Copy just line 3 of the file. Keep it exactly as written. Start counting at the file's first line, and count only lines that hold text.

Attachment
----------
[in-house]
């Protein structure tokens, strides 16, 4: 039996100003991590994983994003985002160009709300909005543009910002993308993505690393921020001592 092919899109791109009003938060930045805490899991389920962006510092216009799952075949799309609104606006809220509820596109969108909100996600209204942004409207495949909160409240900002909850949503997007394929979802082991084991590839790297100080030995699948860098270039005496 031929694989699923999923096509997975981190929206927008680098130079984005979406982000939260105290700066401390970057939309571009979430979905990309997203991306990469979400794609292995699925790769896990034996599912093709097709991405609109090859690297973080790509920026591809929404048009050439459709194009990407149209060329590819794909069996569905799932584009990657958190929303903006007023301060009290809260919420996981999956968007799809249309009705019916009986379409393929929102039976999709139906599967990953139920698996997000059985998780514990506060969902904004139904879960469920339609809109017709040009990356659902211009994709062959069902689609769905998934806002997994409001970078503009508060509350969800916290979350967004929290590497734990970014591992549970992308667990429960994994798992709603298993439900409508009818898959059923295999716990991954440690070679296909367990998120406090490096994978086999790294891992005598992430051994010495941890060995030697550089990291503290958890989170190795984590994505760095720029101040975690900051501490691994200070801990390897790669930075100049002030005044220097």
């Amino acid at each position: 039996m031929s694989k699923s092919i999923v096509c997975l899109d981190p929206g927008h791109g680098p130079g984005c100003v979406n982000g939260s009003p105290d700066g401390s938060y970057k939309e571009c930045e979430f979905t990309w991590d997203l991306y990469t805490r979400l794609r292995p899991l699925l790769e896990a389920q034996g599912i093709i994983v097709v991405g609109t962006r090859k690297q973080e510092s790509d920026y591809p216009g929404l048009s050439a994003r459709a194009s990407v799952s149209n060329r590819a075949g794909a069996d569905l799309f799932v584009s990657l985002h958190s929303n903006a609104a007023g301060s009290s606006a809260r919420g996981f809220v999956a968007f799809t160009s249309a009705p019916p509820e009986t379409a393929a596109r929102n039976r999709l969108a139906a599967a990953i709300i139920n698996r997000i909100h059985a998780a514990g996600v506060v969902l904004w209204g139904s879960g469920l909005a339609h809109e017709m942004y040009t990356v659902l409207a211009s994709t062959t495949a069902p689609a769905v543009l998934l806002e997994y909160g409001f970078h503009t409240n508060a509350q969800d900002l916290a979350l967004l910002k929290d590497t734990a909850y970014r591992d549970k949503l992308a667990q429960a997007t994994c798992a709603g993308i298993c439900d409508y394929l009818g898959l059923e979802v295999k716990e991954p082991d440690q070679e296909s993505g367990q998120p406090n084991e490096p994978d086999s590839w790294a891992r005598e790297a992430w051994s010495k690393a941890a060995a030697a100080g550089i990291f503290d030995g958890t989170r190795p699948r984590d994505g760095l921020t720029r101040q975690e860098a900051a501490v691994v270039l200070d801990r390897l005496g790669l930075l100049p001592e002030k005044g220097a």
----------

């Amino acid at each position: 039996m031929s694989k699923s092919i999923v096509c997975l899109d981190p929206g927008h791109g680098p130079g984005c100003v979406n982000g939260s009003p105290d700066g401390s938060y970057k939309e571009c930045e979430f979905t990309w991590d997203l991306y990469t805490r979400l794609r292995p899991l699925l790769e896990a389920q034996g599912i093709i994983v097709v991405g609109t962006r090859k690297q973080e510092s790509d920026y591809p216009g929404l048009s050439a994003r459709a194009s990407v799952s149209n060329r590819a075949g794909a069996d569905l799309f799932v584009s990657l985002h958190s929303n903006a609104a007023g301060s009290s606006a809260r919420g996981f809220v999956a968007f799809t160009s249309a009705p019916p509820e009986t379409a393929a596109r929102n039976r999709l969108a139906a599967a990953i709300i139920n698996r997000i909100h059985a998780a514990g996600v506060v969902l904004w209204g139904s879960g469920l909005a339609h809109e017709m942004y040009t990356v659902l409207a211009s994709t062959t495949a069902p689609a769905v543009l998934l806002e997994y909160g409001f970078h503009t409240n508060a509350q969800d900002l916290a979350l967004l910002k929290d590497t734990a909850y970014r591992d549970k949503l992308a667990q429960a997007t994994c798992a709603g993308i298993c439900d409508y394929l009818g898959l059923e979802v295999k716990e991954p082991d440690q070679e296909s993505g367990q998120p406090n084991e490096p994978d086999s590839w790294a891992r005598e790297a992430w051994s010495k690393a941890a060995a030697a100080g550089i990291f503290d030995g958890t989170r190795p699948r984590d994505g760095l921020t720029r101040q975690e860098a900051a501490v691994v270039l200070d801990r390897l005496g790669l930075l100049p001592e002030k005044g220097a």